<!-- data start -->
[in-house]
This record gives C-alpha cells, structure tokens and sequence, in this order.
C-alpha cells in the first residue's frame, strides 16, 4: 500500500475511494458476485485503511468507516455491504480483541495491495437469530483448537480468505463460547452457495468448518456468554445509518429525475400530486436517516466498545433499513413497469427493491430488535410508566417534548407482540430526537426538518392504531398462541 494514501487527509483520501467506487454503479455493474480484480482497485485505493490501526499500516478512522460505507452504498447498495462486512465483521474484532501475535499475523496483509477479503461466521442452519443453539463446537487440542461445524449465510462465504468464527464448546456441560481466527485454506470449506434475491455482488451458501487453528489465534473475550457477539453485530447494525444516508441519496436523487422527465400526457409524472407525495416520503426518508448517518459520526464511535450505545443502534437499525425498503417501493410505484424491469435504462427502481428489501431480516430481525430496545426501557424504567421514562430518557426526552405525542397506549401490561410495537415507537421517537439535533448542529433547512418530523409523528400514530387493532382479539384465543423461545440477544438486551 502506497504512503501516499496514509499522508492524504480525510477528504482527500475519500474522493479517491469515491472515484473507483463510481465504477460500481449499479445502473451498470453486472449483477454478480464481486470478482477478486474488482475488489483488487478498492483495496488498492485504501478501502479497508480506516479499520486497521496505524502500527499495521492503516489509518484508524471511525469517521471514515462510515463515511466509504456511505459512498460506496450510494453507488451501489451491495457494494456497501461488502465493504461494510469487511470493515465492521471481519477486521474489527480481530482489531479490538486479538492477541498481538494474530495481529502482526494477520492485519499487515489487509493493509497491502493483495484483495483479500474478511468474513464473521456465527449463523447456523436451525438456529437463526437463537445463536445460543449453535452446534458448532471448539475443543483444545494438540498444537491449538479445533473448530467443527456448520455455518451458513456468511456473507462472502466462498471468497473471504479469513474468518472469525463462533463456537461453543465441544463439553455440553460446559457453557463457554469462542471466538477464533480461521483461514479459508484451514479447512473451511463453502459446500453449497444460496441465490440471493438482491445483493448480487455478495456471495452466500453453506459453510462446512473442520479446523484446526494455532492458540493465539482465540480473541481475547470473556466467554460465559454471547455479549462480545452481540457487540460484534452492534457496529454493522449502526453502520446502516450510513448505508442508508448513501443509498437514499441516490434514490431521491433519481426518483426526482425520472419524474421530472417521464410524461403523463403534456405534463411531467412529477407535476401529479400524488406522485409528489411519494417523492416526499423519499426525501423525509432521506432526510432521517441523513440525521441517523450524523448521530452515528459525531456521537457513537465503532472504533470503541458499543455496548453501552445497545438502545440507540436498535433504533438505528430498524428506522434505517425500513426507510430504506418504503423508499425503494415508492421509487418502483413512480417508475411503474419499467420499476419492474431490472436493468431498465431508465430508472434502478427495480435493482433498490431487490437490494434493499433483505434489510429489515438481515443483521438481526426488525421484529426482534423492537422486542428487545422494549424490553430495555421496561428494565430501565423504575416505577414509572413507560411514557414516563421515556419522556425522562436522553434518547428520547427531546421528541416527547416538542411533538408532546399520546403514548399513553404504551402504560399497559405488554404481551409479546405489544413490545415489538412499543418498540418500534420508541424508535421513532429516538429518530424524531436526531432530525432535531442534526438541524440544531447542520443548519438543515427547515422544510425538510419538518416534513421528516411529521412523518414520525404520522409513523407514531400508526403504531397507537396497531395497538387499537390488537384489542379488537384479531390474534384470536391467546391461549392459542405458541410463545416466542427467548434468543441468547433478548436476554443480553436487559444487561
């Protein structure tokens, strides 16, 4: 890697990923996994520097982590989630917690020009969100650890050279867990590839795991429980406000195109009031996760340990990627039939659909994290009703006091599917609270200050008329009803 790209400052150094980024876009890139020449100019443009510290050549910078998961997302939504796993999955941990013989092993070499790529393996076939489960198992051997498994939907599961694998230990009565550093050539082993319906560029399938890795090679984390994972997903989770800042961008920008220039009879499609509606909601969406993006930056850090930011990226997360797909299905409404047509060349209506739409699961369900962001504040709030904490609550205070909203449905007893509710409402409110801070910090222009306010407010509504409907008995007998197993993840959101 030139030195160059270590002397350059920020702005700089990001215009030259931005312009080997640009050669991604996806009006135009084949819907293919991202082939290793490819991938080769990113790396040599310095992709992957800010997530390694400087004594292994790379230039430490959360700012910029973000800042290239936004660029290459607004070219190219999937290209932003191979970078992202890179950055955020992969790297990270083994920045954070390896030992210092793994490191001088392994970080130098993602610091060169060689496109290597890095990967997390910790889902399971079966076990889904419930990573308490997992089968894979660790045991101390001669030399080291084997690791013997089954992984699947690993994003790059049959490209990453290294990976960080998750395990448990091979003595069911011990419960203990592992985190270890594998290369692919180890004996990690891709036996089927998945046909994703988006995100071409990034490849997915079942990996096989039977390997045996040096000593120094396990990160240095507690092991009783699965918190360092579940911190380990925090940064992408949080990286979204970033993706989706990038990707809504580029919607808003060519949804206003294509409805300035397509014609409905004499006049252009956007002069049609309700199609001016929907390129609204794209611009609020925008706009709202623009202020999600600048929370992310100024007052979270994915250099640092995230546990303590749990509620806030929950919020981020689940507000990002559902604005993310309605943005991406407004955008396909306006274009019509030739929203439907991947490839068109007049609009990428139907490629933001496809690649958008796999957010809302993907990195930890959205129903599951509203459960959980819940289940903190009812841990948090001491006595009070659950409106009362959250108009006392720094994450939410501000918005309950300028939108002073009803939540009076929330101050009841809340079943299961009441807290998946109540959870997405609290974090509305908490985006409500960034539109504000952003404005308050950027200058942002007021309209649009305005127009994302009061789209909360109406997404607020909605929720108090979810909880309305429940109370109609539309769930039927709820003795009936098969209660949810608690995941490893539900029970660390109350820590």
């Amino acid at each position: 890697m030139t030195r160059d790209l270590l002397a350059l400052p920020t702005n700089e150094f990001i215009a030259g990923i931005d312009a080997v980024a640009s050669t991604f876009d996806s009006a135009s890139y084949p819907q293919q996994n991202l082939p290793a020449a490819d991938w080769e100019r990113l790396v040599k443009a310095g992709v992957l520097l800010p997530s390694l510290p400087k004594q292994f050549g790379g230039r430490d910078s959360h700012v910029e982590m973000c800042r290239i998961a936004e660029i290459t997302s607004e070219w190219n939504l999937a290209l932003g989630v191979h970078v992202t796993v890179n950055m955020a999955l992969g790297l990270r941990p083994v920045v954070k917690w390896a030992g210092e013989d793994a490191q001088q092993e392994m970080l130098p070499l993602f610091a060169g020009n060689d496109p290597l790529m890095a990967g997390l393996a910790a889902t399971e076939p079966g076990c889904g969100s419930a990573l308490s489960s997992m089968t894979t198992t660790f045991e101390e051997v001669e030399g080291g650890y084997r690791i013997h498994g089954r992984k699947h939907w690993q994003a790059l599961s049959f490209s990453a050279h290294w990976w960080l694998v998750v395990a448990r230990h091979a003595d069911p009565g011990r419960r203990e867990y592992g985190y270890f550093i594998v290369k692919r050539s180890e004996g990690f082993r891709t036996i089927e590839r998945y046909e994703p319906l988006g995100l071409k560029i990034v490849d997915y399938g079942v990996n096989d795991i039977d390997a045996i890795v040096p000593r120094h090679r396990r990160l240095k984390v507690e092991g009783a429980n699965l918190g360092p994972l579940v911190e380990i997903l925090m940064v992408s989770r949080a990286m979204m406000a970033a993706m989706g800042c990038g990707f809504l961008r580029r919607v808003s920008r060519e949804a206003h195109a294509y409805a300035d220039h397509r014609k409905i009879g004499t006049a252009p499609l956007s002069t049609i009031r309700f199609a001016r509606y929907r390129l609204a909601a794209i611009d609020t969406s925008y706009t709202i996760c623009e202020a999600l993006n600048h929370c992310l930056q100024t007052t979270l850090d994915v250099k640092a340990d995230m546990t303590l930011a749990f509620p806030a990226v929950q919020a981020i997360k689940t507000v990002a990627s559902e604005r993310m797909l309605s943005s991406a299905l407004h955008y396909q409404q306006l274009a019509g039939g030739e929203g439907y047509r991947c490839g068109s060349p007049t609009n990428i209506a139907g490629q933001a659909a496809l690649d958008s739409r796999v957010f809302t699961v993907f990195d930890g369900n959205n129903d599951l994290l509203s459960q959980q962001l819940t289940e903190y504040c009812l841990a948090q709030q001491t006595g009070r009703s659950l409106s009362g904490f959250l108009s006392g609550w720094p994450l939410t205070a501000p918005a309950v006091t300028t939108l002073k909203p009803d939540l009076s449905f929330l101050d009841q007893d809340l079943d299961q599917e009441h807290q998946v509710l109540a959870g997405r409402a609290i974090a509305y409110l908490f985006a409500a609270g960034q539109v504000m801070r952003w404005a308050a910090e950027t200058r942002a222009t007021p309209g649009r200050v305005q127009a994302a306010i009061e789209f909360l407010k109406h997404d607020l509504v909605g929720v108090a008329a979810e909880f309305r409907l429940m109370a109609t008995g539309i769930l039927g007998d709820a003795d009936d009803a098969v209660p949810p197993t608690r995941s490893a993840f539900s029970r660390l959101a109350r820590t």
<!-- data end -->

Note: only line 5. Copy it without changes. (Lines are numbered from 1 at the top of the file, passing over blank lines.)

């Amino acid at each position: 890697m030139t030195r160059d790209l270590l002397a350059l400052p920020t702005n700089e150094f990001i215009a030259g990923i931005d312009a080997v980024a640009s050669t991604f876009d996806s009006a135009s890139y084949p819907q293919q996994n991202l082939p290793a020449a490819d991938w080769e100019r990113l790396v040599k443009a310095g992709v992957l520097l800010p997530s390694l510290p400087k004594q292994f050549g790379g230039r430490d910078s959360h700012v910029e982590m973000c800042r290239i998961a936004e660029i290459t997302s607004e070219w190219n939504l999937a290209l932003g989630v191979h970078v992202t796993v890179n950055m955020a999955l992969g790297l990270r941990p083994v920045v954070k917690w390896a030992g210092e013989d793994a490191q001088q092993e392994m970080l130098p070499l993602f610091a060169g020009n060689d496109p290597l790529m890095a990967g997390l393996a910790a889902t399971e076939p079966g076990c889904g969100s419930a990573l308490s489960s997992m089968t894979t198992t660790f045991e101390e051997v001669e030399g080291g650890y084997r690791i013997h498994g089954r992984k699947h939907w690993q994003a790059l599961s049959f490209s990453a050279h290294w990976w960080l694998v998750v395990a448990r230990h091979a003595d069911p009565g011990r419960r203990e867990y592992g985190y270890f550093i594998v290369k692919r050539s180890e004996g990690f082993r891709t036996i089927e590839r998945y046909e994703p319906l988006g995100l071409k560029i990034v490849d997915y399938g079942v990996n096989d795991i039977d390997a045996i890795v040096p000593r120094h090679r396990r990160l240095k984390v507690e092991g009783a429980n699965l918190g360092p994972l579940v911190e380990i997903l925090m940064v992408s989770r949080a990286m979204m406000a970033a993706m989706g800042c990038g990707f809504l961008r580029r919607v808003s920008r060519e949804a206003h195109a294509y409805a300035d220039h397509r014609k409905i009879g004499t006049a252009p499609l956007s002069t049609i009031r309700f199609a001016r509606y929907r390129l609204a909601a794209i611009d609020t969406s925008y706009t709202i996760c623009e202020a999600l993006n600048h929370c992310l930056q100024t007052t979270l850090d994915v250099k640092a340990d995230m546990t303590l930011a749990f509620p806030a990226v929950q919020a981020i997360k689940t507000v990002a990627s559902e604005r993310m797909l309605s943005s991406a299905l407004h955008y396909q409404q306006l274009a019509g039939g030739e929203g439907y047509r991947c490839g068109s060349p007049t609009n990428i209506a139907g490629q933001a659909a496809l690649d958008s739409r796999v957010f809302t699961v993907f990195d930890g369900n959205n129903d599951l994290l509203s459960q959980q962001l819940t289940e903190y504040c009812l841990a948090q709030q001491t006595g009070r009703s659950l409106s009362g904490f959250l108009s006392g609550w720094p994450l939410t205070a501000p918005a309950v006091t300028t939108l002073k909203p009803d939540l009076s449905f929330l101050d009841q007893d809340l079943d299961q599917e009441h807290q998946v509710l109540a959870g997405r409402a609290i974090a509305y409110l908490f985006a409500a609270g960034q539109v504000m801070r952003w404005a308050a910090e950027t200058r942002a222009t007021p309209g649009r200050v305005q127009a994302a306010i009061e789209f909360l407010k109406h997404d607020l509504v909605g929720v108090a008329a979810e909880f309305r409907l429940m109370a109609t008995g539309i769930l039927g007998d709820a003795d009936d009803a098969v209660p949810p197993t608690r995941s490893a993840f539900s029970r660390l959101a109350r820590t």